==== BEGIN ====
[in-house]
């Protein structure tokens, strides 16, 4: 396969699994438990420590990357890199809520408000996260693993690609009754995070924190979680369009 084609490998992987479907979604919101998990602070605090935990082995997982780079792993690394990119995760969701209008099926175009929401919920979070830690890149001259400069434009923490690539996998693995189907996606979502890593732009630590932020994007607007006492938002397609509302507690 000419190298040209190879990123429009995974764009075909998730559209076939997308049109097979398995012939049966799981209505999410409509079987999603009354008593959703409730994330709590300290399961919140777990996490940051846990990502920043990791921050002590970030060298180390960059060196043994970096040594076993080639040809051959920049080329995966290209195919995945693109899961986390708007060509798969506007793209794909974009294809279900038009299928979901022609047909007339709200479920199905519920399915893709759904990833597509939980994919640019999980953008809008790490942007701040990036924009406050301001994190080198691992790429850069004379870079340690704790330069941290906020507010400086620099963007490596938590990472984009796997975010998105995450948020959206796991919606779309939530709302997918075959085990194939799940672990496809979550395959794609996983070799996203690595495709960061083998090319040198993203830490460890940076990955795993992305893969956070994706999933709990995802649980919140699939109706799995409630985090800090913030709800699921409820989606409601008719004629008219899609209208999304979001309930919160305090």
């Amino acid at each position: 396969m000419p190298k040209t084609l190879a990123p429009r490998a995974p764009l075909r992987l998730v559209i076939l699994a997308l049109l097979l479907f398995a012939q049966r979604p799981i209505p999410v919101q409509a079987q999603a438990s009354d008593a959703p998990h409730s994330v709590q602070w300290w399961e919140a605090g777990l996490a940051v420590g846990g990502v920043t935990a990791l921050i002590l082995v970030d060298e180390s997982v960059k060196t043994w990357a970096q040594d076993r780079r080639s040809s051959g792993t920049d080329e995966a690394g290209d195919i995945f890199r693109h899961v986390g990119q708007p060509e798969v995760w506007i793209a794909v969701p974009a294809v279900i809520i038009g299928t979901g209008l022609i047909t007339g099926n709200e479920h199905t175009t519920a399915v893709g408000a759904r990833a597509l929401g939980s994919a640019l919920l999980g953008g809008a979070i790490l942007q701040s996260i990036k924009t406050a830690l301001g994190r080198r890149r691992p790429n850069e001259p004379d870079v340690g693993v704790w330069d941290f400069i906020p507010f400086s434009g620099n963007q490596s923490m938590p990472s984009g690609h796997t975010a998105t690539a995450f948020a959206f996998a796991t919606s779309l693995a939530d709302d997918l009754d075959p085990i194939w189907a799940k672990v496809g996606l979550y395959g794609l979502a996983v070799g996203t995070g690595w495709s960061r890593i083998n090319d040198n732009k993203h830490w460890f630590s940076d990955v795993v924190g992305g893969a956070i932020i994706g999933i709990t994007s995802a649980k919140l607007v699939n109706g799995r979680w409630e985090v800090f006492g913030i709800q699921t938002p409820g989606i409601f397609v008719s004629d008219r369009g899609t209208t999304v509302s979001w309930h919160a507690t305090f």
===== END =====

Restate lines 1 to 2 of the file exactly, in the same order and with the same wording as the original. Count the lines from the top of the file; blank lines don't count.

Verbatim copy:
[in-house]
């Protein structure tokens, strides 16, 4: 396969699994438990420590990357890199809520408000996260693993690609009754995070924190979680369009 084609490998992987479907979604919101998990602070605090935990082995997982780079792993690394990119995760969701209008099926175009929401919920979070830690890149001259400069434009923490690539996998693995189907996606979502890593732009630590932020994007607007006492938002397609509302507690 000419190298040209190879990123429009995974764009075909998730559209076939997308049109097979398995012939049966799981209505999410409509079987999603009354008593959703409730994330709590300290399961919140777990996490940051846990990502920043990791921050002590970030060298180390960059060196043994970096040594076993080639040809051959920049080329995966290209195919995945693109899961986390708007060509798969506007793209794909974009294809279900038009299928979901022609047909007339709200479920199905519920399915893709759904990833597509939980994919640019999980953008809008790490942007701040990036924009406050301001994190080198691992790429850069004379870079340690704790330069941290906020507010400086620099963007490596938590990472984009796997975010998105995450948020959206796991919606779309939530709302997918075959085990194939799940672990496809979550395959794609996983070799996203690595495709960061083998090319040198993203830490460890940076990955795993992305893969956070994706999933709990995802649980919140699939109706799995409630985090800090913030709800699921409820989606409601008719004629008219899609209208999304979001309930919160305090």